To conduct the business of the organization, services must be provided and sustainability must be considered. The Board understands these administrative duties are essential to carry out the mission and provide long-term stability and growth of the organization. The following detail some of these duties the board recognizes must be accomplished to be successful.

The Board will provide the organizational services by building relationships with community leaders, educators, businesses and others interested in furthering STEM education. The Board will routinely publish information on projects in local newspapers and through its website and will contact local schools and businesses to seek opportunities to improve STEM education and to seek funds to further the mission.

Examples of building relationships include:

To allow the organization to function and to perform normal business, a number of committees will need to be established. Possible committees in addition to the Executive Board may include finance, fund raising and application review committees.  These committees will meet as needed and in accordance with the organization’s Bylaws.

The Board will insure sustainability through the establishment of a fund with existing funds that have been raised along with the planning and promotion of additional fundraising activities. A finance committee will manage the fund so that interest earned and new donations and fund-raising income will be used to further the goals of the organization and defray the expenses necessary to support its’ activities.  Funds raised through activities supported by the Board may be used within an individual program or distributed to other programs of the organization.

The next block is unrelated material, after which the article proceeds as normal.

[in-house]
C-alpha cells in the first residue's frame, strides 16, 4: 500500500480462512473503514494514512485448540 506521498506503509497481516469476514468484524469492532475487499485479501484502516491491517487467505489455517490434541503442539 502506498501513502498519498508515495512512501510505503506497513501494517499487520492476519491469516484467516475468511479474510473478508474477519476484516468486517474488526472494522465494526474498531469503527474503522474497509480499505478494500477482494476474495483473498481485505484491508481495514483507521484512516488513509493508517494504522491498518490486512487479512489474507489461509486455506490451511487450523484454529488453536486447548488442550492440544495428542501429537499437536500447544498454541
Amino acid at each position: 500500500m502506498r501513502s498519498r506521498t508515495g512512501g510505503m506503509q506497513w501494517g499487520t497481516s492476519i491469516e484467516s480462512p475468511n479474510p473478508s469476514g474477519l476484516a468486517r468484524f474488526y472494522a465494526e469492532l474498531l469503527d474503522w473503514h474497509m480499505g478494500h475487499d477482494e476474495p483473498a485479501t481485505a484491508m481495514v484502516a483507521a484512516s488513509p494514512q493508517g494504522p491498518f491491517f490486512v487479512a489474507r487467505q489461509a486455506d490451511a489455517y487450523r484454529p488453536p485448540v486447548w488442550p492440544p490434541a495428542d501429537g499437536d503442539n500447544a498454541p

The Board will also rely on fundraising activities to support its’ mission.  A committee to coordinate fundraising efforts will be established. Fund raising should include, but not be limited to the following:

Funds provided by the Board are to support STEM education of students in Franklin and Grand Isle Counties. Priority will be given to applicants representing public schools; however, applications from other public or private organizations (e.g. museums, libraries) will be considered.   Special priority will be given to grants where students themselves are involved in writing the grant or driving the project.

Examples of appropriate use of grant funds include:

Range of awards: $250- $750 in a one-time disbursement.

Application components: Grants must include all of the following.  No application will be considered unless each category is addressed:

The Board will advertise and set deadlines for application submissions. All submissions will be sent to the secretary who will record the date of receipt of the application.